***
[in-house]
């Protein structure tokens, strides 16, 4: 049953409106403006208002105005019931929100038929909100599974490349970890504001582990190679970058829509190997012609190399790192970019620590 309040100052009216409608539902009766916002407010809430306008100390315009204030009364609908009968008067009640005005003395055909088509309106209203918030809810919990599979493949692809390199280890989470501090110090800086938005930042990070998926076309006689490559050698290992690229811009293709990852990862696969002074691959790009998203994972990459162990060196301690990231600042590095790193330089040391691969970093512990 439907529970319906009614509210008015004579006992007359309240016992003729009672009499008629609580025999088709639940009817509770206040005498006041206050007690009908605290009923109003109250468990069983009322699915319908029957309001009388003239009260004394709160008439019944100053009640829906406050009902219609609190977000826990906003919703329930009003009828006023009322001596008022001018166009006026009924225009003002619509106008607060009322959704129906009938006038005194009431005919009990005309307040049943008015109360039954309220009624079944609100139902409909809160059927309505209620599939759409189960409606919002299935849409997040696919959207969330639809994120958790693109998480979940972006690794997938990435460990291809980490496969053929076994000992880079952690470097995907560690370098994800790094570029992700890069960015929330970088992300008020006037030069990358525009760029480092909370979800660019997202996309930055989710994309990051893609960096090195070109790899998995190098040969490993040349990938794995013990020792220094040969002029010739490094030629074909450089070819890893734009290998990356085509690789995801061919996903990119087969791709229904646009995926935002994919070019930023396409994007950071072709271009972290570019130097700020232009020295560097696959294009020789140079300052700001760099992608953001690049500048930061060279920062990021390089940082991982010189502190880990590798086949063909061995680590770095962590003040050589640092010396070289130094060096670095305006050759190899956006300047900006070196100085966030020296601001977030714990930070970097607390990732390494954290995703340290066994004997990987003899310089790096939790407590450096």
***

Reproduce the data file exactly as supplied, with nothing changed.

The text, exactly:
[in-house]
């Protein structure tokens, strides 16, 4: 049953409106403006208002105005019931929100038929909100599974490349970890504001582990190679970058829509190997012609190399790192970019620590 309040100052009216409608539902009766916002407010809430306008100390315009204030009364609908009968008067009640005005003395055909088509309106209203918030809810919990599979493949692809390199280890989470501090110090800086938005930042990070998926076309006689490559050698290992690229811009293709990852990862696969002074691959790009998203994972990459162990060196301690990231600042590095790193330089040391691969970093512990 439907529970319906009614509210008015004579006992007359309240016992003729009672009499008629609580025999088709639940009817509770206040005498006041206050007690009908605290009923109003109250468990069983009322699915319908029957309001009388003239009260004394709160008439019944100053009640829906406050009902219609609190977000826990906003919703329930009003009828006023009322001596008022001018166009006026009924225009003002619509106008607060009322959704129906009938006038005194009431005919009990005309307040049943008015109360039954309220009624079944609100139902409909809160059927309505209620599939759409189960409606919002299935849409997040696919959207969330639809994120958790693109998480979940972006690794997938990435460990291809980490496969053929076994000992880079952690470097995907560690370098994800790094570029992700890069960015929330970088992300008020006037030069990358525009760029480092909370979800660019997202996309930055989710994309990051893609960096090195070109790899998995190098040969490993040349990938794995013990020792220094040969002029010739490094030629074909450089070819890893734009290998990356085509690789995801061919996903990119087969791709229904646009995926935002994919070019930023396409994007950071072709271009972290570019130097700020232009020295560097696959294009020789140079300052700001760099992608953001690049500048930061060279920062990021390089940082991982010189502190880990590798086949063909061995680590770095962590003040050589640092010396070289130094060096670095305006050759190899956006300047900006070196100085966030020296601001977030714990930070970097607390990732390494954290995703340290066994004997990987003899310089790096939790407590450096």